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How does the adversarial system relate to the rights of the accused?
American justice is based on the adversarial, or accusatory, system, as opposed to the inquisitional system. [ Under the latter, a magistrate- or a king or religious official- takes an active role in determining facts and making judgments, while defense lawyers (assuming any are allowed) remain in the background, only speaking when asked to speak. This description calls forth a number of images,
none of them pleasant: the Spanish Inquisition or various other religious witch hunts, France under Louis XIV, the "kangaroo courts" of Nazi Germany and Stalinist Russia, or the Islamic fundamentalist system in Iran under the Ayatollah Khomeini. It is almost by definition a method in which the accused is guilty until proven innocent. Under the adversarial system, the roles are reversed: lawyers, both for the defense and the state, take an active part in the proceedings, while the magistrate assumes the passive position of a referee. In both situations, the magistrate maintains control over the courtroom, but in the adversarial scenario, he or she acts merely as the servant of the law, not as its source. Again, almost by definition, it is a system in which the accused is innocent until proven guilty. Thus the burden of proof is on the government, and guilt must be proven beyond all reasonable doubt. Read more: The Rights of the Accused during Trial - The Adversarial System - Magistrate, Proven, Lawyers, and Active - JRank Articles ]
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Original conversation
User: How does the adversarial system relate to the rights of the accused?

Weegy: American justice is based on the adversarial, or accusatory, system, as opposed to the inquisitional system. [ Under the latter, a magistrate- or a king or religious official- takes an active role in determining facts and making judgments, while defense lawyers (assuming any are allowed) remain in the background, only speaking when asked to speak. This description calls forth a number of images, none of them pleasant: the Spanish Inquisition or various other religious witch hunts, France under Louis XIV, the "kangaroo courts" of Nazi Germany and Stalinist Russia, or the Islamic fundamentalist system in Iran under the Ayatollah Khomeini. It is almost by definition a method in which the accused is guilty until proven innocent. Under the adversarial system, the roles are reversed: lawyers, both for the defense and the state, take an active part in the proceedings, while the magistrate assumes the passive position of a referee. In both situations, the magistrate maintains control over the courtroom, but in the adversarial scenario, he or she acts merely as the servant of the law, not as its source. Again, almost by definition, it is a system in which the accused is innocent until proven guilty. Thus the burden of proof is on the government, and guilt must be proven beyond all reasonable doubt. Read more: The Rights of the Accused during Trial - The Adversarial System - Magistrate, Proven, Lawyers, and Active - JRank Articles ]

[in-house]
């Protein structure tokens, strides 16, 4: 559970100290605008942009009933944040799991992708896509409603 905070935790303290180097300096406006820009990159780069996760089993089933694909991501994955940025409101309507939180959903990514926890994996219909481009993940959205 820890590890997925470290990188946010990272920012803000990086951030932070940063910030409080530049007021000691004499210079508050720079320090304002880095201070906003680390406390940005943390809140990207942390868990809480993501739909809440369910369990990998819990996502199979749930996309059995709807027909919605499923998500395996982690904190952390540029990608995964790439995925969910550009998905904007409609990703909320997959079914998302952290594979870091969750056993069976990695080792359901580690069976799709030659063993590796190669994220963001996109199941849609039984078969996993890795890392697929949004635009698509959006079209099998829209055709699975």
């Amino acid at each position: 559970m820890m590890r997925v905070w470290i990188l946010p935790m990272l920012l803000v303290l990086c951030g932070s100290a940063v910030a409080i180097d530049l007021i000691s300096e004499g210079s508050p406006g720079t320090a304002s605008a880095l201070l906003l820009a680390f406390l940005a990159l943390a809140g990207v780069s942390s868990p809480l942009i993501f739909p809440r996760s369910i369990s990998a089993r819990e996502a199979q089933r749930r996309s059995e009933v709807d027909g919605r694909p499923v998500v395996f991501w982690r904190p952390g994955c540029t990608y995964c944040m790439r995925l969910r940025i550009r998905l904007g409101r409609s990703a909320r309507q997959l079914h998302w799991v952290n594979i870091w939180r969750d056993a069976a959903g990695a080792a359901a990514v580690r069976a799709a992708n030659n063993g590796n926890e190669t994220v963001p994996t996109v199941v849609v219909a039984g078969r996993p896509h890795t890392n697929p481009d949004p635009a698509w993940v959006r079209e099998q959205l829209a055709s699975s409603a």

nielnaC|Points 140|

User: What distinctions can be made about the rights of the accused and how these rights protect the accused?

Weegy: 5th amendment - This protects the rights of the accused by saying that people do not have to testify against themselves in court.
rhyann24|Points 2455|

User: what is the inquistional system?





Weegy: The inquisitorial system can be defined by comparison with the adversarial, or accusatorial, system used in the United States and Great Britain. [ In the Adversary System, two or more opposing parties gather evidence and present the evidence, and their arguments, to a judge or jury. The judge or jury knows nothing of the litigation until the parties present their cases to the decision maker. The defendant in a criminal trial is not required to testify. In the inquisitorial system, the presiding judge is not a passive recipient of information. Rather, the presiding judge is primarily responsible for supervising the gathering of the evidence necessary to resolve the case. He or she actively steers the search for evidence and questions the witnesses, including the respondent or defendant. Attorneys play a more passive role, suggesting routes of inquiry for the presiding judge and following the judge's questioning with questioning of their own. Attorney questioning is often brief because the judge tries to ask all relevant questions. ]
Expert answered|smp0784|Points 4090|

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Asked 8/15/2013 4:12:37 PM
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